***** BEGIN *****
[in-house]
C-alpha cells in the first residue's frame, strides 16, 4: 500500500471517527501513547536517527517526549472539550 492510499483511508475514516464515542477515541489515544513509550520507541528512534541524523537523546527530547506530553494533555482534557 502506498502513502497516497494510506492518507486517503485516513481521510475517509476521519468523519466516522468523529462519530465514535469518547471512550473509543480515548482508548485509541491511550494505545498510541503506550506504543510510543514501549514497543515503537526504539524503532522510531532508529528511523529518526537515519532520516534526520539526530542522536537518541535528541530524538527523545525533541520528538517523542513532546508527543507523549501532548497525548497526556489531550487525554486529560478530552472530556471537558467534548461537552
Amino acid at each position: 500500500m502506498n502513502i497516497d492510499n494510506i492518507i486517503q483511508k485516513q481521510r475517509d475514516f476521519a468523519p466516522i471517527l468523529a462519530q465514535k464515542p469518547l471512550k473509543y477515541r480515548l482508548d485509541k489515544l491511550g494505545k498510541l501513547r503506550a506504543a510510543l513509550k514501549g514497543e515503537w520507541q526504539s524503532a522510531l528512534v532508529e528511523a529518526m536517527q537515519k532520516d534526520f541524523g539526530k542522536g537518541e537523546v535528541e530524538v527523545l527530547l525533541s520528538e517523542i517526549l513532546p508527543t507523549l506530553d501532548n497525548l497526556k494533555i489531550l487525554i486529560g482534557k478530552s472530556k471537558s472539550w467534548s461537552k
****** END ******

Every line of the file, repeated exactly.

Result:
[in-house]
C-alpha cells in the first residue's frame, strides 16, 4: 500500500471517527501513547536517527517526549472539550 492510499483511508475514516464515542477515541489515544513509550520507541528512534541524523537523546527530547506530553494533555482534557 502506498502513502497516497494510506492518507486517503485516513481521510475517509476521519468523519466516522468523529462519530465514535469518547471512550473509543480515548482508548485509541491511550494505545498510541503506550506504543510510543514501549514497543515503537526504539524503532522510531532508529528511523529518526537515519532520516534526520539526530542522536537518541535528541530524538527523545525533541520528538517523542513532546508527543507523549501532548497525548497526556489531550487525554486529560478530552472530556471537558467534548461537552
Amino acid at each position: 500500500m502506498n502513502i497516497d492510499n494510506i492518507i486517503q483511508k485516513q481521510r475517509d475514516f476521519a468523519p466516522i471517527l468523529a462519530q465514535k464515542p469518547l471512550k473509543y477515541r480515548l482508548d485509541k489515544l491511550g494505545k498510541l501513547r503506550a506504543a510510543l513509550k514501549g514497543e515503537w520507541q526504539s524503532a522510531l528512534v532508529e528511523a529518526m536517527q537515519k532520516d534526520f541524523g539526530k542522536g537518541e537523546v535528541e530524538v527523545l527530547l525533541s520528538e517523542i517526549l513532546p508527543t507523549l506530553d501532548n497525548l497526556k494533555i489531550l487525554i486529560g482534557k478530552s472530556k471537558s472539550w467534548s461537552k